Running for U.S. Senate is a unique experience.
So this Sunday morning, I thought I’d pause the policy posts and give you a sense of what life looks like from inside our campaign.
Yesterday morning I got a call from a national reporter asking me a question about policy.
Happy to talk, but… what he was really doing was inviting me to attack one of my opponents and hoping I’d give him a quote to create confrontation. I didn’t want to do that, so I kept my answer positive and non-combative.
I could hear the disappointment in his voice as he gave me multiple opportunities to wage an attack:
“Ok Senator, but do you feel it’s unfortunate that other people in this race don’t share that view…?”
Most mornings, our campaign team meets via Zoom. Our decision to make this a true 100 county campaign has molded our schedule and put a lot of logistical pressure on us as we try to make the most out of every stop.
That means a communication plan for letting people know we’re coming (not everyone is on social media), leaving time after each town hall for people who want to speak personally, and having a way for people to sign up to volunteer while we’re there.
It also means preparing for the wide range of questions you get at a town hall. But no matter how much you prepare — “ok, I’m good on social security, Afghanistan policy, early childhood, affordable housing, gerrymandering, criminal justice reform, climate change, the filibuster, broadband, apprenticeships, access to capital for small businesses, pandemic relief, and support for teachers, so let’s roll” — you always get stumped.
Like I was recently when a woman asked, “What do you think about the mercury levels in our river otters?”
I had no idea. First I’ve ever heard. So I said, “Ok Ma’am, tell me what I need to know.”
Then she taught me. It turns out there was a report that came out last year that showed encouraging results regarding the relatively low amount of heavy metals in river otters in some parts of North Carolina, and she wanted to make sure I kept my eye on those kinds of metrics because — given that river otters are considered apex predators in their environment — elevated levels of metal in them could be a sign of trouble, not just for them but for all species that depend on that water, including us.
I had never heard that issue tied to river otters before. It was something that really mattered to her and now I’ve got a better sense of it.
With an approach like ours, you get to make a lot of connections like that. That’s a little moment of reality for her and me and everyone who was watching.
I’m not under the illusion that those conversations necessarily scale in a way that tips a statewide election, but they do give our campaign an approach to policy that is more grounded and organically informed — and that *is* the type of thing that can influence an outcome. My bet is that people know the difference between an agenda that’s phoned in and one that’s built from the ground up.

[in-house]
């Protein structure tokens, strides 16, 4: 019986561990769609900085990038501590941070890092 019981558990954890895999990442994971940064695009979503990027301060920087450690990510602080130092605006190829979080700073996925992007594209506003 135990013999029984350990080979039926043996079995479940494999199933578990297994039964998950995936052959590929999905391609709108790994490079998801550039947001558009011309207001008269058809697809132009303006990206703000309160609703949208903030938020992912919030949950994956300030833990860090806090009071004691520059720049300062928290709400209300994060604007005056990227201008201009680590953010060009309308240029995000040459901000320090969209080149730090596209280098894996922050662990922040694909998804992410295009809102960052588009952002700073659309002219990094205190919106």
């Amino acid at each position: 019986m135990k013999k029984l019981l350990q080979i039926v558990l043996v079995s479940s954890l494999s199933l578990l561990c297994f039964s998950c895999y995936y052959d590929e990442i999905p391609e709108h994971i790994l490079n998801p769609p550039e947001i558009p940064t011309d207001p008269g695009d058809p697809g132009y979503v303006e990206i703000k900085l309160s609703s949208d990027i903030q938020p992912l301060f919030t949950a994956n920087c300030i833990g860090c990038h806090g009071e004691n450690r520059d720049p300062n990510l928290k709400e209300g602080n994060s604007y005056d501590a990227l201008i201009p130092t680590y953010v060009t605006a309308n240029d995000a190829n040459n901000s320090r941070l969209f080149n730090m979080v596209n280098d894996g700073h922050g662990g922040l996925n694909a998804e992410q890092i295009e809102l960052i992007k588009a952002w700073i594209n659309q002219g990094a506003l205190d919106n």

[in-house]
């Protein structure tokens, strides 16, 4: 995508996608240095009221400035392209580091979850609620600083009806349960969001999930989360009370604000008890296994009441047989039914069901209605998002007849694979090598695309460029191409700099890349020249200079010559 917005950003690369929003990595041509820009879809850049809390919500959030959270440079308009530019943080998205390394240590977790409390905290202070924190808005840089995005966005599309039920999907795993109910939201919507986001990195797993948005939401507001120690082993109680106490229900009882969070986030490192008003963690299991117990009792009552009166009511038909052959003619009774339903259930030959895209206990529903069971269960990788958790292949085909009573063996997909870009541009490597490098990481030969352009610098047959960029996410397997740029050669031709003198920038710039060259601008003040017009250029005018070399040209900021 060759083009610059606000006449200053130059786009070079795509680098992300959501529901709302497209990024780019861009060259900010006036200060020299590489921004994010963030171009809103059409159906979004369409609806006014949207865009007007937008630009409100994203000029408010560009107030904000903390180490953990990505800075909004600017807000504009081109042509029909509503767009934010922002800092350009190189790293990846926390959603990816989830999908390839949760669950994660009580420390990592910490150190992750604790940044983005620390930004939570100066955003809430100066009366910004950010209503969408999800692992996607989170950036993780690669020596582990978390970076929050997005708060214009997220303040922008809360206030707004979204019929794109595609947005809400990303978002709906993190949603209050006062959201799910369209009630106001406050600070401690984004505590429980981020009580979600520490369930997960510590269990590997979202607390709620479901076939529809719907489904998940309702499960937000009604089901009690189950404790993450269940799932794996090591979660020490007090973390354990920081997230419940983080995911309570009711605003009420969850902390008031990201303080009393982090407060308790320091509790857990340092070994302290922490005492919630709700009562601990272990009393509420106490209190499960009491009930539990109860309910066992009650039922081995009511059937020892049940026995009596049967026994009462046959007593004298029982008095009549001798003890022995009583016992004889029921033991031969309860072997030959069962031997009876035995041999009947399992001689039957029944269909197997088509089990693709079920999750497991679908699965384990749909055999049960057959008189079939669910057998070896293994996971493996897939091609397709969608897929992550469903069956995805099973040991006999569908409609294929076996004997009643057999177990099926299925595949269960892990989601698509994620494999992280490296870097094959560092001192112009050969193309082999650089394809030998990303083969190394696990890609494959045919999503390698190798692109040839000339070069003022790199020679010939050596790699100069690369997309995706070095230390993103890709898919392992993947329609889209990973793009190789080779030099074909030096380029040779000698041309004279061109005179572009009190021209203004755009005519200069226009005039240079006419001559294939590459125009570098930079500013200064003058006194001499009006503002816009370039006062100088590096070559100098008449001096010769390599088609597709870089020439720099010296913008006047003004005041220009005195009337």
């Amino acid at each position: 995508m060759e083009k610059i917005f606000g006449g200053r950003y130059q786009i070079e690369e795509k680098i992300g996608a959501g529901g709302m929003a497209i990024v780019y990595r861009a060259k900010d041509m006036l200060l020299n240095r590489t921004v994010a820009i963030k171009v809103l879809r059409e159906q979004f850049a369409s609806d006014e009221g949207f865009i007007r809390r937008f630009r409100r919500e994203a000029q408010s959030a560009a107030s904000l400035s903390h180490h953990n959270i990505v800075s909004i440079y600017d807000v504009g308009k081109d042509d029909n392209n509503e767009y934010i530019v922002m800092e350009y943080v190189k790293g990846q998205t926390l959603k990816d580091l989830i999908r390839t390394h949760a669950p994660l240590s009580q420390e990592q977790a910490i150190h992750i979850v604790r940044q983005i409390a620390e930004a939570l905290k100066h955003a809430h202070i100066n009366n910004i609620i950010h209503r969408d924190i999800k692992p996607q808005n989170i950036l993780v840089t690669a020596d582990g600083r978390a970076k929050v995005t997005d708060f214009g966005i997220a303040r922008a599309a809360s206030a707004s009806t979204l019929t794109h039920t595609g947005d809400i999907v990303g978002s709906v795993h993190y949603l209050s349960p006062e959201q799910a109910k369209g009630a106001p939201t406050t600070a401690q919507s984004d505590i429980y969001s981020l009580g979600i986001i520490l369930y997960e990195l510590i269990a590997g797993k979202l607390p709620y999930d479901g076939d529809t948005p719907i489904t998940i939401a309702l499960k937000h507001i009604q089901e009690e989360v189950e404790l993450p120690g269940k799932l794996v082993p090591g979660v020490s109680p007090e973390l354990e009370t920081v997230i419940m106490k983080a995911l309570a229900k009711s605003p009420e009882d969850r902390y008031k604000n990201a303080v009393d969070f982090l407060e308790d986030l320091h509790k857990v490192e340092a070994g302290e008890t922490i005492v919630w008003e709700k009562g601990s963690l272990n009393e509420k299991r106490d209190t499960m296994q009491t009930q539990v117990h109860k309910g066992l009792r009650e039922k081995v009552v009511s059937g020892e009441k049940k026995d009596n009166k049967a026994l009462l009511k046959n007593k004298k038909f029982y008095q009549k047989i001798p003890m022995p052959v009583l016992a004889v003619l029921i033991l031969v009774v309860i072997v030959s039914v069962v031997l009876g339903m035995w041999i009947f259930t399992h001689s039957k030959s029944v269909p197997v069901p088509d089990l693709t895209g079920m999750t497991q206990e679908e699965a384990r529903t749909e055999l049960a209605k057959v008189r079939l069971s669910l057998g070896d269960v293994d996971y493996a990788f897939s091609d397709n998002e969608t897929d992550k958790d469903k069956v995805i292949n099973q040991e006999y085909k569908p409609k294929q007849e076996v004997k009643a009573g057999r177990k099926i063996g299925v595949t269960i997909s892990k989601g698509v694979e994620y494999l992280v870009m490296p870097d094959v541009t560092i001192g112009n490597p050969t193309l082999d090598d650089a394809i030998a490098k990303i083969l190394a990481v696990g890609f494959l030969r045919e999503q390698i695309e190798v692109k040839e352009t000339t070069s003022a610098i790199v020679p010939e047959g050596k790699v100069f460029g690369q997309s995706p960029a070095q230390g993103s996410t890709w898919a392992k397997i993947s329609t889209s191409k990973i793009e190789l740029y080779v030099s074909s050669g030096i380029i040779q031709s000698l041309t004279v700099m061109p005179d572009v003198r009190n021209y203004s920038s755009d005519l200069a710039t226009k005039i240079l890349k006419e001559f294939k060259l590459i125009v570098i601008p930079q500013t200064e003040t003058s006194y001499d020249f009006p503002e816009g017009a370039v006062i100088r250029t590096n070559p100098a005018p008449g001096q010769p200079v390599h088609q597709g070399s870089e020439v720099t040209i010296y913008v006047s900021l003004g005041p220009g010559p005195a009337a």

And then there’s the writing. One of the things I love about this approach is inviting all of you to come along with us. The main way we do that is by posting summaries from each trip on our social media accounts, and that means setting aside time to find ways to succinctly express a full day’s worth of conversations and lessons.
So after Transylvania County we wrote about their success with early childhood education.
And after Yadkin and Hoke we wrote about rural health care.
And after New Hanover and Chatham we wrote about water quality in the Cape Fear River.
But, when I come home I also have three kids who want to hang out, so we find ways to do both.
“Will you watch Lion King with us?”
“Sure, and I’m just going to have my laptop open while we do it, ok?”
And that’s what’s happening right now. Owen and Avery are watching the original Lion King and I’m typing this.
(Aside: This movie totally holds up. Hadn’t seen it in years until Avery started watching it on repeat. The emotional impact it has on her is amazing to watch. I can see why it’s been a money-printing factory for Disney for two decades.)
What people watching our campaign don’t usually see is our team and how strong they are. There’s just an incredible amount of logistical pressure on them to make sure everything runs smoothly — and to react calmly when things inevitably don’t.
“Ok Jeff, turn left and you should see the county park for the town hall.”
“Um, I see a construction site where a park used to be and a bunch of people standing on the sidewalk next to it.”
“Okkk, so… this is now a sidewalk town hall — and it’s gonna be great!”
So take this as an invitation to follow along. This is a campaign for Senate, but it’s also a campaign *for our state* and I honestly believe that the more we learn about every part of it, the better chance we’ll have to actually bring people together and serve your interests.
And that’s what this job should really be about.